It was lampooned by Monty Python and spurned by British shoppers, but Spam is fuelling a "raging epidemic" of diabetes, strokes and heart disease among the previously lithe inhabitants of the South Pacific.
Another of Britain's colonial culinary legacies - corned beef - is also being blamed for a rise in obesity-related illnesses in countries once known for muscled warriors and slim-hipped maidens. Countries across the region - many of them former British territories, from Tonga to Tuvalu - are struggling to deal with a health crisis caused by poor diet and not enough exercise.
Where once islanders ate fish, vegetables and coconuts, burning off excess calories by casting nets from canoes and farming small plots of land, now they eat tinned, processed food and drive to the nearest shop.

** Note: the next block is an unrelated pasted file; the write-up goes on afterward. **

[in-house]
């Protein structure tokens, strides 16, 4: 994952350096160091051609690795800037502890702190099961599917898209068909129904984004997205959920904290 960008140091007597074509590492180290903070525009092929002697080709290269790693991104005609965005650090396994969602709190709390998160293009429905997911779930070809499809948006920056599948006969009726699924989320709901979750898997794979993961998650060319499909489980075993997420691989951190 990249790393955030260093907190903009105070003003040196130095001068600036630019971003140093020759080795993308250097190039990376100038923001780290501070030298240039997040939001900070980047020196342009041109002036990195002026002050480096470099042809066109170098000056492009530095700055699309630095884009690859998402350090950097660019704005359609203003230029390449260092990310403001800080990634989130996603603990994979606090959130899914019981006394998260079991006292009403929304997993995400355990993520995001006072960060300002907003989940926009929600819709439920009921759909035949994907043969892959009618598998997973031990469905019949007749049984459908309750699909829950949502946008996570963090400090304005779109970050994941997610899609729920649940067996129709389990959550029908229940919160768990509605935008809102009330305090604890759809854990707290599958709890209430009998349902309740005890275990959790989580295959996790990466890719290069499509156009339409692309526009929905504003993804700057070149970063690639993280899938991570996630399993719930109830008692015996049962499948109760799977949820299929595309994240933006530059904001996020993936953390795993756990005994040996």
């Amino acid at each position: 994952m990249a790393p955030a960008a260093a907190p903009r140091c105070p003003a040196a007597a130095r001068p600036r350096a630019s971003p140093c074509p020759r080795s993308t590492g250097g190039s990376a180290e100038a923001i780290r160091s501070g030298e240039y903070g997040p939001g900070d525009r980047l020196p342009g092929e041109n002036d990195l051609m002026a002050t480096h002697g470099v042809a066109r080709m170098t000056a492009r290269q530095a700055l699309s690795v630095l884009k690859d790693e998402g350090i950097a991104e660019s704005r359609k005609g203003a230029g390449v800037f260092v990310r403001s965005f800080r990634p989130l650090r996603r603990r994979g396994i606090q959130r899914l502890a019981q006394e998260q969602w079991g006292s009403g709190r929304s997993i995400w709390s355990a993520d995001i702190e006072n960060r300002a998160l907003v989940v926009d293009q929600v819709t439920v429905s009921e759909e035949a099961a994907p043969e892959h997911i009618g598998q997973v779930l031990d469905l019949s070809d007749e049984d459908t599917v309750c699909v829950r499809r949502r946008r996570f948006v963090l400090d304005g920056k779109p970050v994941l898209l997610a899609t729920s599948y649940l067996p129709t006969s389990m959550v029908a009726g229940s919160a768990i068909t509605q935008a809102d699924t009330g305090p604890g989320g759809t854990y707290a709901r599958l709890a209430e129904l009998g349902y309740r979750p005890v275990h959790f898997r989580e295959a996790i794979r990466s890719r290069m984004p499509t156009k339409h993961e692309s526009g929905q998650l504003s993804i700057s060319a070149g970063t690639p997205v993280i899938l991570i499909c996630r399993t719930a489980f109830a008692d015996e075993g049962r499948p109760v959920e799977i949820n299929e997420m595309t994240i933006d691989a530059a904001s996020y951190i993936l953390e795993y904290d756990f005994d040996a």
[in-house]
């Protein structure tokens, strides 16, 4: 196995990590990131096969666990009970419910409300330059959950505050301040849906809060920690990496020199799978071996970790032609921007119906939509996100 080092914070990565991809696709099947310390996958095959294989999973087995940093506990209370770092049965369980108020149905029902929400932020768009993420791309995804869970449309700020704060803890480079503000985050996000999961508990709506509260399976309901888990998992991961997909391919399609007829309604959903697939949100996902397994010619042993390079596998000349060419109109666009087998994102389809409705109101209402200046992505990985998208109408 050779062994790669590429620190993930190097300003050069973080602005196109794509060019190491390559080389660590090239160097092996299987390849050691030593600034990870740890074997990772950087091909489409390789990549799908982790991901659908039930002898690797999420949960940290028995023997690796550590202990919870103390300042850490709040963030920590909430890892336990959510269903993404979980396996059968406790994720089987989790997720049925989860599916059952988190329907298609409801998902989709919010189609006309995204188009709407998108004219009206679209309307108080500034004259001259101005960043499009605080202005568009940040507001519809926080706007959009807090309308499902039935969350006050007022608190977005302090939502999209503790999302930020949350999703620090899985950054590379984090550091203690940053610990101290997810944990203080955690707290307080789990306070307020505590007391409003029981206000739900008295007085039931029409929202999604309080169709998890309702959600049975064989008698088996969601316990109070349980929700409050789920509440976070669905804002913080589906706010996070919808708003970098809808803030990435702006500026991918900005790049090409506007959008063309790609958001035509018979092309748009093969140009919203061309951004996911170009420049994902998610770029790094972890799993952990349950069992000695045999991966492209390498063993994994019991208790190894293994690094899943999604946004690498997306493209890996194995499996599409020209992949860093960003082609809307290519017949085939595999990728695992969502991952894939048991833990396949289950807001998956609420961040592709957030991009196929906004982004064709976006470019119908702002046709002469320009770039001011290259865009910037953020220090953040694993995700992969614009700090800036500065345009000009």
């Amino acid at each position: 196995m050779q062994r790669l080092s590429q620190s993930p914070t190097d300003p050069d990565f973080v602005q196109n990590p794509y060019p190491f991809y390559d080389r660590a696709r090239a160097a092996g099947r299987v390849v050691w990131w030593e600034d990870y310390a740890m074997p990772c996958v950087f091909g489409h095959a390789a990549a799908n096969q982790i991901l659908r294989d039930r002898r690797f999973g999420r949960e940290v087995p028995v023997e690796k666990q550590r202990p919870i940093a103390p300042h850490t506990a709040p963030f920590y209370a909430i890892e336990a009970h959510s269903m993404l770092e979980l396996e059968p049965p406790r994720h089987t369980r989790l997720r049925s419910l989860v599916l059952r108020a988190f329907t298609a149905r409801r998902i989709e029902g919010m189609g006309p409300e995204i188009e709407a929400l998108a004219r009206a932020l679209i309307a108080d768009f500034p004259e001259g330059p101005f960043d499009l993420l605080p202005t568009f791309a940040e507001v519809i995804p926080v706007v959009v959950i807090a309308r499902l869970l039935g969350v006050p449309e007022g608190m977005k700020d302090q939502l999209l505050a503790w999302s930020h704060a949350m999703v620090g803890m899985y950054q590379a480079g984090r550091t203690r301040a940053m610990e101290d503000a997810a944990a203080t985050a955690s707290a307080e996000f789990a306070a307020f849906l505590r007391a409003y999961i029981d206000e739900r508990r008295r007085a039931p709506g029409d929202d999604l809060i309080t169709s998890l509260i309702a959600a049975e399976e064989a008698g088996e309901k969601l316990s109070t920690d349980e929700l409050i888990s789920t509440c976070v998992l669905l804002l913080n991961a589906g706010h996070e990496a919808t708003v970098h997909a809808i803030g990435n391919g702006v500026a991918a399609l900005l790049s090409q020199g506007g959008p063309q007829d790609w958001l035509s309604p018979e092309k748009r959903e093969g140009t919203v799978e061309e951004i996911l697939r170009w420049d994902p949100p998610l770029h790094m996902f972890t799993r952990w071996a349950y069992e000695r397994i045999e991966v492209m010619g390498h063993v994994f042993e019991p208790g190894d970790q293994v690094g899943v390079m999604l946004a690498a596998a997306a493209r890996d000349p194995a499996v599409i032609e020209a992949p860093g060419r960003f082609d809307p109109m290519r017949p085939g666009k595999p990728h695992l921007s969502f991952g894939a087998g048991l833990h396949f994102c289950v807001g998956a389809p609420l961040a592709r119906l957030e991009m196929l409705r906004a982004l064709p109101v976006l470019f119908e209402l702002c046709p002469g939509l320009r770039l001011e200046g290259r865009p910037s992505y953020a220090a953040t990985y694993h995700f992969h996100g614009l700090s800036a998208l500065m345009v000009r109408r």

Once confined to the South Pacific's somnolent capitals, the problem of obesity has now spread to outlying islands.
"Even if you go into a store in a remote village you'll find shelves of Spam and corned beef," said Dr Jan Pryor, the director of research at the Fiji School of Medicine. "In the past it was unusual for anyone to have a stroke under 50, now people are having strokes in their twenties and thirties. You see it every day."
Figures from the World Health Organisation show that Pacific island nations make up eight of the world's 10 most obese countries.
"What we have in this country is a raging epidemic. We have 6,000 to 8,000 cases of diabetes out of a population of 53,000 people," said Carl Hacker, the director of economic policy and planning in the Marshall Islands.
"What is unfolding here is a physical disaster and a fiscal disaster."
The single-island nation of Nauru, which faces economic disaster in the wake of its Australian-run refugee detention centre closing down last week, heads the list with 94.5 per cent of people older than 15 defined as obese.
Similar problems are repeated across the South Pacific.